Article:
The Final Four matchup between Michigan and Syracuse pits one of the nation's most electric offenses against one of its best defenses.
How Michigan handles Syracuse's 2-3 zone is one of the most interesting storylines in the Final Four. Beyond that, two of the nation's best point guards—Syracuse's Michael Carter-Williams and Michigan's Trey Burke—highlight the battle.
Here's a look at the Wolverines the Orange must contain at the Georgia Dome to advance to the national championship game.
Trey Burke, PG
Obviously, everything starts for Michigan with Trey Burke. He's a big-time playmaker who can get in a groove offensively and penetrate the lane to open his teammates up for shots.
The Wooden Award winner is averaging 18.8 points and 6.8 assists this season while shooting 46 percent from the floor and 38 percent from beyond the arc. He hasn't shot well in the NCAA tournament (22-of-63), but he's made some big shots when it's counted, including the three-pointer that sent the Sweet 16 game against Kansas into overtime.
There's also the fact that Burke has posted a combined 31 assists in four NCAA tournament games. He's making it easier for all of his teammates to get good looks at the basket.
Carter-Williams and Co. will have its hands full against the athletic sophomore.
Tim Hardaway Jr., G
The son of the five-time NBA All-Star, Tim Hardaway Jr. is averaging 14.6 points on 45 percent shooting this season. He's also shooting 39 percent from downtown.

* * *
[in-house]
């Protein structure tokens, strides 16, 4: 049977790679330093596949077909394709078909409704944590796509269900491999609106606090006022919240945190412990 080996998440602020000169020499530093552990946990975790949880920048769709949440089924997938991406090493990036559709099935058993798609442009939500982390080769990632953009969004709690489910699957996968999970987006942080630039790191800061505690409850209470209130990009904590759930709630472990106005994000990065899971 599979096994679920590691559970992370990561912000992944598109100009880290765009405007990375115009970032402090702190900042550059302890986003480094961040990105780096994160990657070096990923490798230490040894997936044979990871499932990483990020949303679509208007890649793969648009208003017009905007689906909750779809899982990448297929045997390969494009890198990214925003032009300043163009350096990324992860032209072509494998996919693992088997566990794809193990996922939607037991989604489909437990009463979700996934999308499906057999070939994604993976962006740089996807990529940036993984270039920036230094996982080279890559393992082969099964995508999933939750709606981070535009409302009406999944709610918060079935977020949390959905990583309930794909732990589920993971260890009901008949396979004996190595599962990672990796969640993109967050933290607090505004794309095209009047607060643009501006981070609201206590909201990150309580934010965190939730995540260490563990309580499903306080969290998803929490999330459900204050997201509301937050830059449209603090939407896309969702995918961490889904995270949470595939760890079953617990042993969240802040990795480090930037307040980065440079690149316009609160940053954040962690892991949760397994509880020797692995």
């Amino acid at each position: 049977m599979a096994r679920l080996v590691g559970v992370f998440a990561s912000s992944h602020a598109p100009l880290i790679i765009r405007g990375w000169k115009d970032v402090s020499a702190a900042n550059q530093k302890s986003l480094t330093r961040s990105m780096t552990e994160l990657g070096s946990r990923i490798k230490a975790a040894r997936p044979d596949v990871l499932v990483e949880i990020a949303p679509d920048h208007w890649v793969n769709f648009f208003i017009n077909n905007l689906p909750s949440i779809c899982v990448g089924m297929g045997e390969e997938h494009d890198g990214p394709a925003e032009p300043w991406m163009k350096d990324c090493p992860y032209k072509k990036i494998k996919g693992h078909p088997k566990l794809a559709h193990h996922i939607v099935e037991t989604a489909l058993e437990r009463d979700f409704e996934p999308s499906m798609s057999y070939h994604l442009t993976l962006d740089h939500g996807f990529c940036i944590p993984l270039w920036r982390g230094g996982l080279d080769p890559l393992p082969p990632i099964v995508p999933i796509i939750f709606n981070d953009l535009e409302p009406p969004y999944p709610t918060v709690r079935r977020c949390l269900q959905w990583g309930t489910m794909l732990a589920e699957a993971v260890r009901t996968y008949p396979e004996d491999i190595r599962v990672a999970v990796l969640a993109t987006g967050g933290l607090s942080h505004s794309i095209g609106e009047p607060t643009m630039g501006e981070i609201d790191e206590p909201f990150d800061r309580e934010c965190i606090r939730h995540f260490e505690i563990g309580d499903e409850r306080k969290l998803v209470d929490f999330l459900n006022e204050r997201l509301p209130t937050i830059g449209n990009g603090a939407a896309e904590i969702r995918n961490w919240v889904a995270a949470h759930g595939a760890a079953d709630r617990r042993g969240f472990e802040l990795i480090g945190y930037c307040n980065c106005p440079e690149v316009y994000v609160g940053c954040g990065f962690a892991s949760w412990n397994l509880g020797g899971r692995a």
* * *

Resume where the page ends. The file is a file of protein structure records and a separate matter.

Hardaway has gone a combined 7-of-24 from the field in his past two games, but he went a combined 13-of-24 against South Dakota State and VCU in the Wolverines' first two games in the tournament. He's a streaky shooter who can get hot.
The junior's ability to knock it down from beyond the arc is especially important, given Burke's ability to draw the defense in.
Mitch McGary, F
If you would have told me before the NCAA tournament that Mitch McGary would be a player opponents should fear, I probably would have thought you were an overzealous Michigan fan.
There was no denying that the No. 28 recruit in the 2012 class had immense talent. Still, the fact that he's exploded like this with only six starts to his name is amazing. Some actually think he could be a first-round pick in the NBA draft if he declares after this season (myself included).
In the NCAA tournament, the 6'10", 250-pound freshman forward has averaged 17.5 points, 11.5 rebounds, 2.8 steals and one block. That includes a phenomenal game against NBA prospect Jeff Withey and Kansas, when he racked up 25 points, 14 rebounds and three steals in the 87-85 overtime victory.
Not only does Syracuse need to watch out for McGary's offensive ability, he adds a completely different dimension to Michigan on the glass. He had five offensive rebounds against Kansas.
Nik Stauskas, G
Trey Burke's ability to penetrate the lane is even more dangerous for opponents when you factor in Michigan has three-point shooters like Hardaway and Nik Stauskas.
Stauskas is Michigan's best three-point shooter, knocking down 45 percent of his three-point shots this season. He's also coming off a huge game against Florida in the Elite Eight. In that game, he scored 22 points while going 7-of-8 from the floor and a perfect 6-of-6 from downtown.
One thing's for sure: If you leave this kid open from beyond the arc, he's going to make you pay.
Oh yeah, and he hit 102 three-pointers in five minutes at his home when he was in high school. That is not a misprint, folks.
Glenn Robinson III, F
Glenn Robinson III is still young and his game is raw right now, but, boy, when the freshman forward turns it on, watch out.
Robinson has certainly stepped it up in the NCAA tournament, shooting a combined 23-of-37 from the field, notching seven steals and grabbing 25 rebounds.
With so many many weapons on offense, it's no wonder why many believe Michigan will test Syracuse's vaunted defense.
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